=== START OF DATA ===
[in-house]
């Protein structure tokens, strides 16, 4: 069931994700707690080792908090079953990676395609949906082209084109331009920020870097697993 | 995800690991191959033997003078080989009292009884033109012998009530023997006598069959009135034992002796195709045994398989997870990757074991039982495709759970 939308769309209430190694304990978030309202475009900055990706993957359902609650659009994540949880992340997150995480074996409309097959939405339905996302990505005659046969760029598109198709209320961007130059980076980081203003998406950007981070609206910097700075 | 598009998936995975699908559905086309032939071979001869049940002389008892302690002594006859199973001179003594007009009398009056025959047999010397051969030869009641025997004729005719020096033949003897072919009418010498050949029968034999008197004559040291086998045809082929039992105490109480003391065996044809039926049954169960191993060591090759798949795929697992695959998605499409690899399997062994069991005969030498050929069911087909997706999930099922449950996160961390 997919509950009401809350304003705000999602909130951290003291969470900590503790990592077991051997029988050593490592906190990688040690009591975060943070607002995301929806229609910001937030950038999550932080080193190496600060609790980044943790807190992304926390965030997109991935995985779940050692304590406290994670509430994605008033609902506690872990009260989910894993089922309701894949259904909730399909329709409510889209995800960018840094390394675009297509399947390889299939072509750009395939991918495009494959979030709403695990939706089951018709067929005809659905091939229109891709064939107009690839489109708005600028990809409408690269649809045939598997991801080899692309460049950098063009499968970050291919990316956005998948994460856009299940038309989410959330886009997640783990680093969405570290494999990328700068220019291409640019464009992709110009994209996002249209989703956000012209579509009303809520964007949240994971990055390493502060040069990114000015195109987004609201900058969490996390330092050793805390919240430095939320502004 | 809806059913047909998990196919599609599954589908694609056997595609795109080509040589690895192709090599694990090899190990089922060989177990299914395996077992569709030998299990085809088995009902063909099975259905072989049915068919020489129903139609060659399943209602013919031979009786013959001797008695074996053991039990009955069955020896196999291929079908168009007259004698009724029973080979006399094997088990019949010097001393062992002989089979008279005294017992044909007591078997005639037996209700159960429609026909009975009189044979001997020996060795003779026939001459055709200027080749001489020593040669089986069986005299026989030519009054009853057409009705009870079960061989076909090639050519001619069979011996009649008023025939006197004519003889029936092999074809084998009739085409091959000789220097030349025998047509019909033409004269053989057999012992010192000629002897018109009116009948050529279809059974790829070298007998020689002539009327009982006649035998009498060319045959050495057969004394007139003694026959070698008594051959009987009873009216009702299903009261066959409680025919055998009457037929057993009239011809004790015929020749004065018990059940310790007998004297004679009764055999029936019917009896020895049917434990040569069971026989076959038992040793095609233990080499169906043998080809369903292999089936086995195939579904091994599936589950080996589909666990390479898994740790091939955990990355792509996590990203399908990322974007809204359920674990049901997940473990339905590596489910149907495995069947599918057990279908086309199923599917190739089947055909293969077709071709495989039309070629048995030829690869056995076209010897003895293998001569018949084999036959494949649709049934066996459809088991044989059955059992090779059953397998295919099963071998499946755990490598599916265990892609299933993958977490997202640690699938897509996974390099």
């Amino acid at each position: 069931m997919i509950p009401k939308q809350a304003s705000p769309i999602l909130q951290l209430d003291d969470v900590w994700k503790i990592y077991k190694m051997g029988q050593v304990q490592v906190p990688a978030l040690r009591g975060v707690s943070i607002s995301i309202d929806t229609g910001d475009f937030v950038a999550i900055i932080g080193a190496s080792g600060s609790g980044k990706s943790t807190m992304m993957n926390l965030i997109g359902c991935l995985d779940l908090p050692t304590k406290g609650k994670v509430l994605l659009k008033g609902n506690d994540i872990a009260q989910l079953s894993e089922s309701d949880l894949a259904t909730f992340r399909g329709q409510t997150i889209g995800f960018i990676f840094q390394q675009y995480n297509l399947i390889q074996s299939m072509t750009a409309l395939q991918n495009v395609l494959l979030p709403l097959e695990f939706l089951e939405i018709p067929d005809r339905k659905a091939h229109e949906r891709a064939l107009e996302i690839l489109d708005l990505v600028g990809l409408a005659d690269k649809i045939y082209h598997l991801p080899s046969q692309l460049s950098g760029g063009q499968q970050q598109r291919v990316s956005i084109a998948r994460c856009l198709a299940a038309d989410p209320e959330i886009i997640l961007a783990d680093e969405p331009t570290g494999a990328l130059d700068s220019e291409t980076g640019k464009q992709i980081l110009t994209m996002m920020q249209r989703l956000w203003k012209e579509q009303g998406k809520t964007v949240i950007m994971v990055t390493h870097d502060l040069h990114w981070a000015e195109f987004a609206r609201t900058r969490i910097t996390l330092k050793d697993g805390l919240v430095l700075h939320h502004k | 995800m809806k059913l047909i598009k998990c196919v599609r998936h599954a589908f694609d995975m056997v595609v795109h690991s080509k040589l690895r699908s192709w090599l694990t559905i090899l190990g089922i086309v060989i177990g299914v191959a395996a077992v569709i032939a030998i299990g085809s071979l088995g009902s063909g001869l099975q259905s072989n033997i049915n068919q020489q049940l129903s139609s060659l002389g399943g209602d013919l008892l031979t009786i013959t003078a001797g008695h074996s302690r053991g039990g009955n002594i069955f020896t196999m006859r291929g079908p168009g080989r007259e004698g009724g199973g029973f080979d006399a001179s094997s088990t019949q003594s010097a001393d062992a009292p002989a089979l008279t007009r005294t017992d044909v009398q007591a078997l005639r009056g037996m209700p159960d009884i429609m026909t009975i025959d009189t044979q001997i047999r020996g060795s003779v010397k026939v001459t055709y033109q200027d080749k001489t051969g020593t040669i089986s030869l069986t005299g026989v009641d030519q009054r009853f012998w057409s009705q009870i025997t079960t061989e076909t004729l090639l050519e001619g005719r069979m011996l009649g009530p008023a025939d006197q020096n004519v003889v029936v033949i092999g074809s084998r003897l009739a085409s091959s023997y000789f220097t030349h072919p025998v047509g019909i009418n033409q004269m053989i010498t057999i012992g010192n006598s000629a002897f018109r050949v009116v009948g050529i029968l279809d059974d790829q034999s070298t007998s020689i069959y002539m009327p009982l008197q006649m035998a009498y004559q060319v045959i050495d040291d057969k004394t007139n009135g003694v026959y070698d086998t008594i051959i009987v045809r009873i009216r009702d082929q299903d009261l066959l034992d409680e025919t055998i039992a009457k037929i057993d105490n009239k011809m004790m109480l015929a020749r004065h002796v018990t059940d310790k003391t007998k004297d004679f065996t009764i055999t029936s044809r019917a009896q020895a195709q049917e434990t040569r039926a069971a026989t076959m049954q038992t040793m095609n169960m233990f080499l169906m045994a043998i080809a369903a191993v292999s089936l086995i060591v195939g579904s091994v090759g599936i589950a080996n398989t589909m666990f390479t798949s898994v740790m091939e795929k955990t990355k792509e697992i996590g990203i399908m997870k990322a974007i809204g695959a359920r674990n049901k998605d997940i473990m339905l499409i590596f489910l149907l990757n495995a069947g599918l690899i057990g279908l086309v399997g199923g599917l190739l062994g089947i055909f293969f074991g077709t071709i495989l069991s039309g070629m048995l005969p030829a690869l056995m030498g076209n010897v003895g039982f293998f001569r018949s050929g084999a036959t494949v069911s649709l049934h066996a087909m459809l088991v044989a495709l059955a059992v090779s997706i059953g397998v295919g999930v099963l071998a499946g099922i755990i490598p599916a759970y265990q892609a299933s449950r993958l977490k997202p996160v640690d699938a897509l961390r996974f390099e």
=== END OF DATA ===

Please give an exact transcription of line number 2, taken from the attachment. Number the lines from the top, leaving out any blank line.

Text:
């Protein structure tokens, strides 16, 4: 069931994700707690080792908090079953990676395609949906082209084109331009920020870097697993 | 995800690991191959033997003078080989009292009884033109012998009530023997006598069959009135034992002796195709045994398989997870990757074991039982495709759970 939308769309209430190694304990978030309202475009900055990706993957359902609650659009994540949880992340997150995480074996409309097959939405339905996302990505005659046969760029598109198709209320961007130059980076980081203003998406950007981070609206910097700075 | 598009998936995975699908559905086309032939071979001869049940002389008892302690002594006859199973001179003594007009009398009056025959047999010397051969030869009641025997004729005719020096033949003897072919009418010498050949029968034999008197004559040291086998045809082929039992105490109480003391065996044809039926049954169960191993060591090759798949795929697992695959998605499409690899399997062994069991005969030498050929069911087909997706999930099922449950996160961390 997919509950009401809350304003705000999602909130951290003291969470900590503790990592077991051997029988050593490592906190990688040690009591975060943070607002995301929806229609910001937030950038999550932080080193190496600060609790980044943790807190992304926390965030997109991935995985779940050692304590406290994670509430994605008033609902506690872990009260989910894993089922309701894949259904909730399909329709409510889209995800960018840094390394675009297509399947390889299939072509750009395939991918495009494959979030709403695990939706089951018709067929005809659905091939229109891709064939107009690839489109708005600028990809409408690269649809045939598997991801080899692309460049950098063009499968970050291919990316956005998948994460856009299940038309989410959330886009997640783990680093969405570290494999990328700068220019291409640019464009992709110009994209996002249209989703956000012209579509009303809520964007949240994971990055390493502060040069990114000015195109987004609201900058969490996390330092050793805390919240430095939320502004 | 809806059913047909998990196919599609599954589908694609056997595609795109080509040589690895192709090599694990090899190990089922060989177990299914395996077992569709030998299990085809088995009902063909099975259905072989049915068919020489129903139609060659399943209602013919031979009786013959001797008695074996053991039990009955069955020896196999291929079908168009007259004698009724029973080979006399094997088990019949010097001393062992002989089979008279005294017992044909007591078997005639037996209700159960429609026909009975009189044979001997020996060795003779026939001459055709200027080749001489020593040669089986069986005299026989030519009054009853057409009705009870079960061989076909090639050519001619069979011996009649008023025939006197004519003889029936092999074809084998009739085409091959000789220097030349025998047509019909033409004269053989057999012992010192000629002897018109009116009948050529279809059974790829070298007998020689002539009327009982006649035998009498060319045959050495057969004394007139003694026959070698008594051959009987009873009216009702299903009261066959409680025919055998009457037929057993009239011809004790015929020749004065018990059940310790007998004297004679009764055999029936019917009896020895049917434990040569069971026989076959038992040793095609233990080499169906043998080809369903292999089936086995195939579904091994599936589950080996589909666990390479898994740790091939955990990355792509996590990203399908990322974007809204359920674990049901997940473990339905590596489910149907495995069947599918057990279908086309199923599917190739089947055909293969077709071709495989039309070629048995030829690869056995076209010897003895293998001569018949084999036959494949649709049934066996459809088991044989059955059992090779059953397998295919099963071998499946755990490598599916265990892609299933993958977490997202640690699938897509996974390099």